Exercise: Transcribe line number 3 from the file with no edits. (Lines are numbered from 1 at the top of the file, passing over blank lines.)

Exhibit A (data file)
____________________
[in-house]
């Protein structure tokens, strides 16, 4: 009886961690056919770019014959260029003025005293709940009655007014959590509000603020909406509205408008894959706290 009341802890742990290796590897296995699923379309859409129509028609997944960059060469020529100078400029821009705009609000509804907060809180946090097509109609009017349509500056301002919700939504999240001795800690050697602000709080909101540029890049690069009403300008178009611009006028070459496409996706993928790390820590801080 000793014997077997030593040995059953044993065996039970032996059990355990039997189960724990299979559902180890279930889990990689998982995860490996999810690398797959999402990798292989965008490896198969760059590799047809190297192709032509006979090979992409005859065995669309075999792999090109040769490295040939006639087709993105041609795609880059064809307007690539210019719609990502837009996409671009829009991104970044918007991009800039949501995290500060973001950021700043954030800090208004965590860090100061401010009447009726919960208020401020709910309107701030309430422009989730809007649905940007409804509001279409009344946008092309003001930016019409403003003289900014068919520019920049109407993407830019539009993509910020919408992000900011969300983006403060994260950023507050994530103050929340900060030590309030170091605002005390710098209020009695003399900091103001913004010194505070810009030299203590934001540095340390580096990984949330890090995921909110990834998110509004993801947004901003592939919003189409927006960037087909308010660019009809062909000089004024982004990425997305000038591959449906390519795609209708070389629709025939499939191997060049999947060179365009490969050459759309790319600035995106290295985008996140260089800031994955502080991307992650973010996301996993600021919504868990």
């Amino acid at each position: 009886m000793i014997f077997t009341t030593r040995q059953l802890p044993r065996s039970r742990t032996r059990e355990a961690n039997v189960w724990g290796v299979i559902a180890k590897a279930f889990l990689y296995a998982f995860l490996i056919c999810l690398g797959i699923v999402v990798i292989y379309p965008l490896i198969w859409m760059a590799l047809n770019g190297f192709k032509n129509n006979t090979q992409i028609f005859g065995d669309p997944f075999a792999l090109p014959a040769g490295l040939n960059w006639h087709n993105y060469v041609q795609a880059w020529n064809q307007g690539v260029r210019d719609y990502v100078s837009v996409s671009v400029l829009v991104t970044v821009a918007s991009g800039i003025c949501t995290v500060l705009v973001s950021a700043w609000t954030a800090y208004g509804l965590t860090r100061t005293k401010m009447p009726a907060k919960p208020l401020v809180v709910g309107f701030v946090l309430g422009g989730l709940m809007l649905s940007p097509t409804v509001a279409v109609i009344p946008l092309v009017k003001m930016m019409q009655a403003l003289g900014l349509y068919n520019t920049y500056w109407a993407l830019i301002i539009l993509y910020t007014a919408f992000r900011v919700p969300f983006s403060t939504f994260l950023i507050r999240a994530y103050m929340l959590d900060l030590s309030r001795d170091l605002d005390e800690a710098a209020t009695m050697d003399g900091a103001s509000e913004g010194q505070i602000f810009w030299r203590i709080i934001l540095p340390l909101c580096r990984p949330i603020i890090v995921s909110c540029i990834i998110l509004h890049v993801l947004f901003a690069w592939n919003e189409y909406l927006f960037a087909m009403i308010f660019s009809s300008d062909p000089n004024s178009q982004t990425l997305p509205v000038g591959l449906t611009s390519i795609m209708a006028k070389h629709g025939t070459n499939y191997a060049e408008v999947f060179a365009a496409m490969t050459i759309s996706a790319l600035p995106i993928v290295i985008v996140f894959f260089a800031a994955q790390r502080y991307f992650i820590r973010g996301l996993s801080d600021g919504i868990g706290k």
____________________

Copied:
């Amino acid at each position: 009886m000793i014997f077997t009341t030593r040995q059953l802890p044993r065996s039970r742990t032996r059990e355990a961690n039997v189960w724990g290796v299979i559902a180890k590897a279930f889990l990689y296995a998982f995860l490996i056919c999810l690398g797959i699923v999402v990798i292989y379309p965008l490896i198969w859409m760059a590799l047809n770019g190297f192709k032509n129509n006979t090979q992409i028609f005859g065995d669309p997944f075999a792999l090109p014959a040769g490295l040939n960059w006639h087709n993105y060469v041609q795609a880059w020529n064809q307007g690539v260029r210019d719609y990502v100078s837009v996409s671009v400029l829009v991104t970044v821009a918007s991009g800039i003025c949501t995290v500060l705009v973001s950021a700043w609000t954030a800090y208004g509804l965590t860090r100061t005293k401010m009447p009726a907060k919960p208020l401020v809180v709910g309107f701030v946090l309430g422009g989730l709940m809007l649905s940007p097509t409804v509001a279409v109609i009344p946008l092309v009017k003001m930016m019409q009655a403003l003289g900014l349509y068919n520019t920049y500056w109407a993407l830019i301002i539009l993509y910020t007014a919408f992000r900011v919700p969300f983006s403060t939504f994260l950023i507050r999240a994530y103050m929340l959590d900060l030590s309030r001795d170091l605002d005390e800690a710098a209020t009695m050697d003399g900091a103001s509000e913004g010194q505070i602000f810009w030299r203590i709080i934001l540095p340390l909101c580096r990984p949330i603020i890090v995921s909110c540029i990834i998110l509004h890049v993801l947004f901003a690069w592939n919003e189409y909406l927006f960037a087909m009403i308010f660019s009809s300008d062909p000089n004024s178009q982004t990425l997305p509205v000038g591959l449906t611009s390519i795609m209708a006028k070389h629709g025939t070459n499939y191997a060049e408008v999947f060179a365009a496409m490969t050459i759309s996706a790319l600035p995106i993928v290295i985008v996140f894959f260089a800031a994955q790390r502080y991307f992650i820590r973010g996301l996993s801080d600021g919504i868990g706290k």